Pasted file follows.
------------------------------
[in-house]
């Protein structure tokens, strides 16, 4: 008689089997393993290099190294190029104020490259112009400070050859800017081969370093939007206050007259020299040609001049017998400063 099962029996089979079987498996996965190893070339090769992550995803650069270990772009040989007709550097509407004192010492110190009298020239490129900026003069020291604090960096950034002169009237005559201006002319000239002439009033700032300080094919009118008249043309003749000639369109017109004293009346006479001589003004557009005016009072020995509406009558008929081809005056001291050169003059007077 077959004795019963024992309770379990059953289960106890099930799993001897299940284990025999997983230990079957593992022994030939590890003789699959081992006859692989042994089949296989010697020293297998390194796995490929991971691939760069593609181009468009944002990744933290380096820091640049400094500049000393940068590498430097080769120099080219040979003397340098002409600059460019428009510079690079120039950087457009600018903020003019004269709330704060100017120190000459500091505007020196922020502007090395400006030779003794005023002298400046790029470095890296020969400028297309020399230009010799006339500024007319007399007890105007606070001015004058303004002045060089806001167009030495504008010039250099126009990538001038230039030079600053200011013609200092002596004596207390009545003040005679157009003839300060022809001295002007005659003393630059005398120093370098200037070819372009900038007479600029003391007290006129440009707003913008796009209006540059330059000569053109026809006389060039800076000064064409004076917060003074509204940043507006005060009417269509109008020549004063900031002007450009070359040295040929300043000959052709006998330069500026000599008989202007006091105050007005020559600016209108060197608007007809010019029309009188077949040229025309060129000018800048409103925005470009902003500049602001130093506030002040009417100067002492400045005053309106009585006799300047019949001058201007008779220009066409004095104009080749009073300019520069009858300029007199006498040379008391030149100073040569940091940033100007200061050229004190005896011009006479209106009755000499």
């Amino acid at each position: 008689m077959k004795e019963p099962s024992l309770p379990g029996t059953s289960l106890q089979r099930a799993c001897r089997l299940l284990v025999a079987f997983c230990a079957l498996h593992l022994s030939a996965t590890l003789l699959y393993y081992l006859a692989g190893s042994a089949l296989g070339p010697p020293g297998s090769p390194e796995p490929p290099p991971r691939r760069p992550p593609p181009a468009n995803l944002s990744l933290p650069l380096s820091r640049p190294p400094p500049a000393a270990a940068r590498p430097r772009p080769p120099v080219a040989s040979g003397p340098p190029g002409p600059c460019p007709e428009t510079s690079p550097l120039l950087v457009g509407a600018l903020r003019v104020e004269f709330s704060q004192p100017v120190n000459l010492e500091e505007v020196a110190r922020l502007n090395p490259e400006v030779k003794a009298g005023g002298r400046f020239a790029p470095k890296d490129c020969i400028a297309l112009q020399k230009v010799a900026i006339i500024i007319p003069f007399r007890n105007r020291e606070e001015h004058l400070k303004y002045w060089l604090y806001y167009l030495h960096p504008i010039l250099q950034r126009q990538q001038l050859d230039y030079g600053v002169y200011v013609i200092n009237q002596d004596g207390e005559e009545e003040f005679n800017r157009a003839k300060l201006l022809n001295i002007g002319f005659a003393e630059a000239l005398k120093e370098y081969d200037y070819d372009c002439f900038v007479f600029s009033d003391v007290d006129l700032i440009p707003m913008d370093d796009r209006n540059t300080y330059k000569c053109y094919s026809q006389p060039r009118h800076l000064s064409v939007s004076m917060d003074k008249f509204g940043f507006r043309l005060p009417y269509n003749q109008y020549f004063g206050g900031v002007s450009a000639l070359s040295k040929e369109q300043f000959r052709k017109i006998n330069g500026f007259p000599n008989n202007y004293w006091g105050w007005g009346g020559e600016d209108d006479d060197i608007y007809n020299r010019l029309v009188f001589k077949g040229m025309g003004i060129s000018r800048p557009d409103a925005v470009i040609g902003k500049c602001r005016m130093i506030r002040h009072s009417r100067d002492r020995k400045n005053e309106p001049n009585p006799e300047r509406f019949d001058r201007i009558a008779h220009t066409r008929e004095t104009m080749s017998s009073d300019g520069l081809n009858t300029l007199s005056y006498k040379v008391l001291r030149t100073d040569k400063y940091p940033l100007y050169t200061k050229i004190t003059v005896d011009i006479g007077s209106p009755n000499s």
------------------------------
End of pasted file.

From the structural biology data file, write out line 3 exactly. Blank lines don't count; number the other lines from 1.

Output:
């Amino acid at each position: 008689m077959k004795e019963p099962s024992l309770p379990g029996t059953s289960l106890q089979r099930a799993c001897r089997l299940l284990v025999a079987f997983c230990a079957l498996h593992l022994s030939a996965t590890l003789l699959y393993y081992l006859a692989g190893s042994a089949l296989g070339p010697p020293g297998s090769p390194e796995p490929p290099p991971r691939r760069p992550p593609p181009a468009n995803l944002s990744l933290p650069l380096s820091r640049p190294p400094p500049a000393a270990a940068r590498p430097r772009p080769p120099v080219a040989s040979g003397p340098p190029g002409p600059c460019p007709e428009t510079s690079p550097l120039l950087v457009g509407a600018l903020r003019v104020e004269f709330s704060q004192p100017v120190n000459l010492e500091e505007v020196a110190r922020l502007n090395p490259e400006v030779k003794a009298g005023g002298r400046f020239a790029p470095k890296d490129c020969i400028a297309l112009q020399k230009v010799a900026i006339i500024i007319p003069f007399r007890n105007r020291e606070e001015h004058l400070k303004y002045w060089l604090y806001y167009l030495h960096p504008i010039l250099q950034r126009q990538q001038l050859d230039y030079g600053v002169y200011v013609i200092n009237q002596d004596g207390e005559e009545e003040f005679n800017r157009a003839k300060l201006l022809n001295i002007g002319f005659a003393e630059a000239l005398k120093e370098y081969d200037y070819d372009c002439f900038v007479f600029s009033d003391v007290d006129l700032i440009p707003m913008d370093d796009r209006n540059t300080y330059k000569c053109y094919s026809q006389p060039r009118h800076l000064s064409v939007s004076m917060d003074k008249f509204g940043f507006r043309l005060p009417y269509n003749q109008y020549f004063g206050g900031v002007s450009a000639l070359s040295k040929e369109q300043f000959r052709k017109i006998n330069g500026f007259p000599n008989n202007y004293w006091g105050w007005g009346g020559e600016d209108d006479d060197i608007y007809n020299r010019l029309v009188f001589k077949g040229m025309g003004i060129s000018r800048p557009d409103a925005v470009i040609g902003k500049c602001r005016m130093i506030r002040h009072s009417r100067d002492r020995k400045n005053e309106p001049n009585p006799e300047r509406f019949d001058r201007i009558a008779h220009t066409r008929e004095t104009m080749s017998s009073d300019g520069l081809n009858t300029l007199s005056y006498k040379v008391l001291r030149t100073d040569k400063y940091p940033l100007y050169t200061k050229i004190t003059v005896d011009i006479g007077s209106p009755n000499s």